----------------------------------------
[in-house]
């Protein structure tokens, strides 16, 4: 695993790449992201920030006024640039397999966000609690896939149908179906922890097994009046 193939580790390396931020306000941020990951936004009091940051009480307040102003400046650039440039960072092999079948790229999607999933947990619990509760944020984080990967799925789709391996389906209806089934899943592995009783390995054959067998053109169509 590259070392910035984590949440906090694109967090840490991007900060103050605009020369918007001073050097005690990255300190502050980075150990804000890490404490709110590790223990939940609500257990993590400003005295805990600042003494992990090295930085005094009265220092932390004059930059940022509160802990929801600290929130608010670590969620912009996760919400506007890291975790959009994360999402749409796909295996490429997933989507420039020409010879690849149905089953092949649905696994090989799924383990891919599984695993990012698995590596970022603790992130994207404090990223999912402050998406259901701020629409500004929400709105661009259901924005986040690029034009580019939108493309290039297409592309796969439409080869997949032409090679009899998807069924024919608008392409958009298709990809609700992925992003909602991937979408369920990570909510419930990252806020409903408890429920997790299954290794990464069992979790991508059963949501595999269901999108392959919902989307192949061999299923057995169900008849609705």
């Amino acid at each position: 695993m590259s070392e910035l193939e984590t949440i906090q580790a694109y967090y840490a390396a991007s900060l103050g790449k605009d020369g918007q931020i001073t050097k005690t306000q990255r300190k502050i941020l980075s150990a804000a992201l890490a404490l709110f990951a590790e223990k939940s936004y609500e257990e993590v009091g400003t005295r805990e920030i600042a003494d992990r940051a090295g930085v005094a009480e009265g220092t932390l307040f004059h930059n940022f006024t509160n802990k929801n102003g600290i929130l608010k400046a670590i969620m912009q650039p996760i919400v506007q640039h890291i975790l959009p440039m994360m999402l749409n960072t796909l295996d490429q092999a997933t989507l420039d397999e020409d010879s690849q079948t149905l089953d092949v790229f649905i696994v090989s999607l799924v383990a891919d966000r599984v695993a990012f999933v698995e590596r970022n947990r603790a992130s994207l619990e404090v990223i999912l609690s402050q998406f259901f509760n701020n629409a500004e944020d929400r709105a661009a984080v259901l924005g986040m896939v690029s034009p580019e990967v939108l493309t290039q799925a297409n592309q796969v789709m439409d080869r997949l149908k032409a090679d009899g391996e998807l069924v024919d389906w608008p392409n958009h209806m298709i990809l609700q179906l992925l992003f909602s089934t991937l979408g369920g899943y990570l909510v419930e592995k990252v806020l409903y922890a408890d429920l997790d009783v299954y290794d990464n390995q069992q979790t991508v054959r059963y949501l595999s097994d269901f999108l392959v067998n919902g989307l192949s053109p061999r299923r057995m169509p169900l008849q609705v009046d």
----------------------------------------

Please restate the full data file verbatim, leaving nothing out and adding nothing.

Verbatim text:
[in-house]
């Protein structure tokens, strides 16, 4: 695993790449992201920030006024640039397999966000609690896939149908179906922890097994009046 193939580790390396931020306000941020990951936004009091940051009480307040102003400046650039440039960072092999079948790229999607999933947990619990509760944020984080990967799925789709391996389906209806089934899943592995009783390995054959067998053109169509 590259070392910035984590949440906090694109967090840490991007900060103050605009020369918007001073050097005690990255300190502050980075150990804000890490404490709110590790223990939940609500257990993590400003005295805990600042003494992990090295930085005094009265220092932390004059930059940022509160802990929801600290929130608010670590969620912009996760919400506007890291975790959009994360999402749409796909295996490429997933989507420039020409010879690849149905089953092949649905696994090989799924383990891919599984695993990012698995590596970022603790992130994207404090990223999912402050998406259901701020629409500004929400709105661009259901924005986040690029034009580019939108493309290039297409592309796969439409080869997949032409090679009899998807069924024919608008392409958009298709990809609700992925992003909602991937979408369920990570909510419930990252806020409903408890429920997790299954290794990464069992979790991508059963949501595999269901999108392959919902989307192949061999299923057995169900008849609705």
């Amino acid at each position: 695993m590259s070392e910035l193939e984590t949440i906090q580790a694109y967090y840490a390396a991007s900060l103050g790449k605009d020369g918007q931020i001073t050097k005690t306000q990255r300190k502050i941020l980075s150990a804000a992201l890490a404490l709110f990951a590790e223990k939940s936004y609500e257990e993590v009091g400003t005295r805990e920030i600042a003494d992990r940051a090295g930085v005094a009480e009265g220092t932390l307040f004059h930059n940022f006024t509160n802990k929801n102003g600290i929130l608010k400046a670590i969620m912009q650039p996760i919400v506007q640039h890291i975790l959009p440039m994360m999402l749409n960072t796909l295996d490429q092999a997933t989507l420039d397999e020409d010879s690849q079948t149905l089953d092949v790229f649905i696994v090989s999607l799924v383990a891919d966000r599984v695993a990012f999933v698995e590596r970022n947990r603790a992130s994207l619990e404090v990223i999912l609690s402050q998406f259901f509760n701020n629409a500004e944020d929400r709105a661009a984080v259901l924005g986040m896939v690029s034009p580019e990967v939108l493309t290039q799925a297409n592309q796969v789709m439409d080869r997949l149908k032409a090679d009899g391996e998807l069924v024919d389906w608008p392409n958009h209806m298709i990809l609700q179906l992925l992003f909602s089934t991937l979408g369920g899943y990570l909510v419930e592995k990252v806020l409903y922890a408890d429920l997790d009783v299954y290794d990464n390995q069992q979790t991508v054959r059963y949501l595999s097994d269901f999108l392959v067998n919902g989307l192949s053109p061999r299923r057995m169509p169900l008849q609705v009046d």